Ekbal Hussain is a PhD student at the University of Leeds, and helps to coordinate our group up there. He is a passionate advocate for disaster risk reduction and today writes about the relationship between corruption and earthquake fatalities.
It is no profound statement to say that earthquakes are extremely dangerous natural events and are responsible for tens of thousands of deaths annually. What is more contentious is my belief that no one needs to die from earthquakes at all.
Let me explain myself; most deaths from earthquakes are a result of the collapse of buildings and other man made structures such as bridges. We have the technical engineering expertise to build structures that withstand ground shaking during earthquakes.
Every year our understanding of the earthquake process increases but many important gaps remain, particularly on issues such as timing and location of future earthquakes. However, as Charles Richter mentions in his retirement speech: “For public safety we don’t need prediction, earthquake risk can be removed, almost completely, by proper building construction and regulation.” (1970)
So if we know the cause of earthquake deaths and what we need to do to minimise losses why do people still die in them? The answer to this question is by no means simple. Many factors contribute to losses during these events: insufficient knowledge of where all the earthquake generating faults are, cultural practices, uncertainties in hazard maps, poverty and poor building practices among others.
For this post I’d like to focus on the role of corruption in the building industry. The global construction industry was worth $8.7 trillion in 2012 and this is recognised to be the most corrupt segment of the global economy .
Corruption takes the form of using inadequate and/or insufficient building materials, bribes to inspectors and civil authorities, substandard assembly methods and the inappropriate siting of buildings. Spontaneous building collapses even without earthquakes, such as the Saver factory collapse in Bangladesh last year which killed 1129 people, are a stark reminder of the consequences of construction oversight and a terrifying view into what could happen if there is an earthquake in these regions.
The 1999 Izmit earthquake (magnitude 7.4) in Turkey resulted in around 18,000 deaths. It was later shown that half of all the structures within the damage zone had failed to comply with building regulations .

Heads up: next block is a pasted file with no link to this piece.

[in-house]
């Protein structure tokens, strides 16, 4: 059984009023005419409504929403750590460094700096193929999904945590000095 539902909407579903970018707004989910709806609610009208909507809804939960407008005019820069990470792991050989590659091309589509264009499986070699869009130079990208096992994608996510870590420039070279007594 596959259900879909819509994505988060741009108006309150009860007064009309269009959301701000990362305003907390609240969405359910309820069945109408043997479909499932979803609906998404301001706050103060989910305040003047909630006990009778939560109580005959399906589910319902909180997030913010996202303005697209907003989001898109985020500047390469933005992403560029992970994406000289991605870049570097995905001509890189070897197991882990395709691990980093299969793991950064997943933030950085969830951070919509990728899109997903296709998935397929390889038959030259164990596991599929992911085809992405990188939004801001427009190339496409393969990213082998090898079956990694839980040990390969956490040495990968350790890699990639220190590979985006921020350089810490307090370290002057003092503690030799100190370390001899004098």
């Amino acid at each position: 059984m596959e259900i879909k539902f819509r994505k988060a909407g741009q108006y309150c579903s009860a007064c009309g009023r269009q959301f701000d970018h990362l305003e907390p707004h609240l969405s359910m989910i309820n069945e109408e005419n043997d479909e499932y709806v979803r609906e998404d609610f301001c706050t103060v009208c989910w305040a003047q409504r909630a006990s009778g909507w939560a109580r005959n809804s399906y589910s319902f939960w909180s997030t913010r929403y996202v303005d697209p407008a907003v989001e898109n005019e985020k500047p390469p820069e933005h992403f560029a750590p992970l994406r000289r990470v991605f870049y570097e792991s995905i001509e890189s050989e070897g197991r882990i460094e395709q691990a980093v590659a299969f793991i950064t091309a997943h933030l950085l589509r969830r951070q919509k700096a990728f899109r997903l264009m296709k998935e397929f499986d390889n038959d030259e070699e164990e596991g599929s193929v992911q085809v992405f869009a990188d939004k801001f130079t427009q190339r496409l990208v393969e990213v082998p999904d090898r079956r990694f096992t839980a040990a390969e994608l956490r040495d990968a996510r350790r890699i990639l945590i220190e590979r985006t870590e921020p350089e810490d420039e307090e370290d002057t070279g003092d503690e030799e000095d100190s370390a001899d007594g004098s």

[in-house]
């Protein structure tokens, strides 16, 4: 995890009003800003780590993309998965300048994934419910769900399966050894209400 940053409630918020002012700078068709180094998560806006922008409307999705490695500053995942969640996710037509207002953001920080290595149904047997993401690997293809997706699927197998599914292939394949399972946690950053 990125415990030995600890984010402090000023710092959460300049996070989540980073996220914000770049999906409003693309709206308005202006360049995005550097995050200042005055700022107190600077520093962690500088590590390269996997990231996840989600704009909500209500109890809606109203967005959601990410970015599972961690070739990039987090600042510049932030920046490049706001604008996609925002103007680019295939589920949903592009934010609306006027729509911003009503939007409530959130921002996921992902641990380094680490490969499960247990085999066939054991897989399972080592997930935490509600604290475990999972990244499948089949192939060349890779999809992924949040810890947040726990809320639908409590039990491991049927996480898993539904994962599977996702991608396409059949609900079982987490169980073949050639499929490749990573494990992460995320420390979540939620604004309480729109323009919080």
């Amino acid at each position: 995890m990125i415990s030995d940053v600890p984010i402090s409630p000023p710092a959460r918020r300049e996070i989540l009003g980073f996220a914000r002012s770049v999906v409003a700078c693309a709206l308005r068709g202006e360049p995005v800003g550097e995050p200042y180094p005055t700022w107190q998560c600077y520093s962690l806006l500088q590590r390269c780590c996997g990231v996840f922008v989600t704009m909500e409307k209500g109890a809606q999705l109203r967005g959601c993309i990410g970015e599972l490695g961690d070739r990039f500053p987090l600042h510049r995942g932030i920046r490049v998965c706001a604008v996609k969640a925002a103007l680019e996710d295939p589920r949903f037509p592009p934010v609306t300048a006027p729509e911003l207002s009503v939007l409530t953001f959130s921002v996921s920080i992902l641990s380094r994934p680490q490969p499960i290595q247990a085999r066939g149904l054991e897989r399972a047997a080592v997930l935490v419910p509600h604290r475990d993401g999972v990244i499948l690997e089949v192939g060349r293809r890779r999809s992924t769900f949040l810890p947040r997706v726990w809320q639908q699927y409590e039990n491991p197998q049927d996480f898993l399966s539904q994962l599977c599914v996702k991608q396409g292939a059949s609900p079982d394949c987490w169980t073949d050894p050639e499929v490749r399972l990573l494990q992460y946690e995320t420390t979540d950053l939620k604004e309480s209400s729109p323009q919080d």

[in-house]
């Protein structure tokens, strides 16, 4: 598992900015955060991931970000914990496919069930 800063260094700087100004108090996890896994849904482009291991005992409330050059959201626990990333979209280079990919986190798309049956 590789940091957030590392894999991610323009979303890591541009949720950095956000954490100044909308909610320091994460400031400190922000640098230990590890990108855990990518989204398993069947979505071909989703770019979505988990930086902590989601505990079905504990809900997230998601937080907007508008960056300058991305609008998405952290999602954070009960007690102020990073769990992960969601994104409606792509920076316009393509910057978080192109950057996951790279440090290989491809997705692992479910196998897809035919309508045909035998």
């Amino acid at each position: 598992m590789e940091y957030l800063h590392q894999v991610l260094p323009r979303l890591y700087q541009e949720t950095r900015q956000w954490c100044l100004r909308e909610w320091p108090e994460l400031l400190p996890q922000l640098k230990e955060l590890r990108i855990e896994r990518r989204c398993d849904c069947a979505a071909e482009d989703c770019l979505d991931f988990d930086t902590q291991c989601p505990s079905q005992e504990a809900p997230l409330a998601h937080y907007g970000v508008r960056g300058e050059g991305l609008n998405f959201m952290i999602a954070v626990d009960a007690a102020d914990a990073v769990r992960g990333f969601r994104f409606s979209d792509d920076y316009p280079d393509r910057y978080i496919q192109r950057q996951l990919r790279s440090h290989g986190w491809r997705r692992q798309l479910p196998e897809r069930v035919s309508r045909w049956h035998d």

“The structural integrity of a building is no stronger than the social integrity of the builder.“
–Nicholas Ambraseys & Roger Bilham–
Nicholas Ambraseys and Roger Bilham calculated that almost 83% of all deaths from building collapse in earthquakes in the last 3 decades occurred in countries that are poor and anomalously corrupt .
Corruption by itself is dangerous but when combined with poverty, it is disastrous. Corruption, poverty and ignorance essentially become indistinguishable for low income countries. And even if corrupt practices are eliminated these countries will have inherited a building stock that is poor quality and prone to failure in the next earthquake.
However, it’s not all bad news. There are some great examples of how reconstruction can take place under correct management and regulations to improve resilience to earthquakes. For example, in 2012 the Turkish government passed the Law on the Regeneration of Areas Under Disaster Risk. Under these new guidelines all buildings that are not up to current earthquake risk standards will be demolished and rebuilt. As a result 6.5 million high risk houses will be demolished over the next two decades .
The reconstruction of the Macedonian capital of Skopje after it was destroyed in an earthquake in 1963 is another great example. Not only was the entire infrastructure rebuilt to be earthquake-resistant, the city planning also ensured that the river Vardar was routed in order to control future flooding .
Achievements on this scale require strong governance and management, and transparent sectoral and local administration. With the rapid growth of cities into so-called megacities (>10 million population) often in high earthquake risk regions this is even more important. We have yet to have an earthquake that has killed a million people. But at the rate these cities are growing under limited to no management such an event might not be too far in the future.
 Global Construction 2025: A Global Forecast for the construction industry to 2025 (2013)
 Global Construction 2020: A Global Forecast for the construction industry over the next decade to 2020. (2010)
 Ambraseys, N. & Bilham, R., Corruption Kills, 2011
 Vladimir B. Ladinski, Post 1963 Skopje earthquake reconstruction: Long term effects, 2010
If you have any questions for Ekbal, or want to comment on this blog – don’t forget you can do so using the box below.